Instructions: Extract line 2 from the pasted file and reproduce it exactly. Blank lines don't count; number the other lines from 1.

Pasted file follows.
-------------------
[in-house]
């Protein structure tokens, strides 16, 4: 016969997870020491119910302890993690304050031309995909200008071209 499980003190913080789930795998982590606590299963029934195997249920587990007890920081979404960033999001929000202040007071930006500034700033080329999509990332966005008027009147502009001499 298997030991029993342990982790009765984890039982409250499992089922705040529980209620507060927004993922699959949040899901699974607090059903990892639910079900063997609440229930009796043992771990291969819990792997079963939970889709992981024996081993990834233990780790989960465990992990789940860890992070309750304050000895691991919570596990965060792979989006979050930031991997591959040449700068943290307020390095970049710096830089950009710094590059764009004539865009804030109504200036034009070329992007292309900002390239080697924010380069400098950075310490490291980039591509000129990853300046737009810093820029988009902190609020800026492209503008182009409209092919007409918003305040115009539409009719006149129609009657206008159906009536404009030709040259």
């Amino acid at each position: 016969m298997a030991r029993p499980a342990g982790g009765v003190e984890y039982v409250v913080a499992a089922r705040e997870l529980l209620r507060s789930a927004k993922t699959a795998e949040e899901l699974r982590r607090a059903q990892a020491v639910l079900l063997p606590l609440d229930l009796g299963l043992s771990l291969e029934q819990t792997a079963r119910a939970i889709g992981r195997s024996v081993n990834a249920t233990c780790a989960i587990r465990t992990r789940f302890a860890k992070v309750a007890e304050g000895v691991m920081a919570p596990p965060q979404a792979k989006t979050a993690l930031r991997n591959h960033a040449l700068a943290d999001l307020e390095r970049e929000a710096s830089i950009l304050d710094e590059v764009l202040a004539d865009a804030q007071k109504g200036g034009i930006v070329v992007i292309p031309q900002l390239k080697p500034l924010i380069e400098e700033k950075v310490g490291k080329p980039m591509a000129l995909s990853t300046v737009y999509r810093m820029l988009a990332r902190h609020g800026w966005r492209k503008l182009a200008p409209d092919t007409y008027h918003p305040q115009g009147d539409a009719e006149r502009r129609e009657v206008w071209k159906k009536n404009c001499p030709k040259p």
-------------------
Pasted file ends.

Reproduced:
């Protein structure tokens, strides 16, 4: 016969997870020491119910302890993690304050031309995909200008071209 499980003190913080789930795998982590606590299963029934195997249920587990007890920081979404960033999001929000202040007071930006500034700033080329999509990332966005008027009147502009001499 298997030991029993342990982790009765984890039982409250499992089922705040529980209620507060927004993922699959949040899901699974607090059903990892639910079900063997609440229930009796043992771990291969819990792997079963939970889709992981024996081993990834233990780790989960465990992990789940860890992070309750304050000895691991919570596990965060792979989006979050930031991997591959040449700068943290307020390095970049710096830089950009710094590059764009004539865009804030109504200036034009070329992007292309900002390239080697924010380069400098950075310490490291980039591509000129990853300046737009810093820029988009902190609020800026492209503008182009409209092919007409918003305040115009539409009719006149129609009657206008159906009536404009030709040259």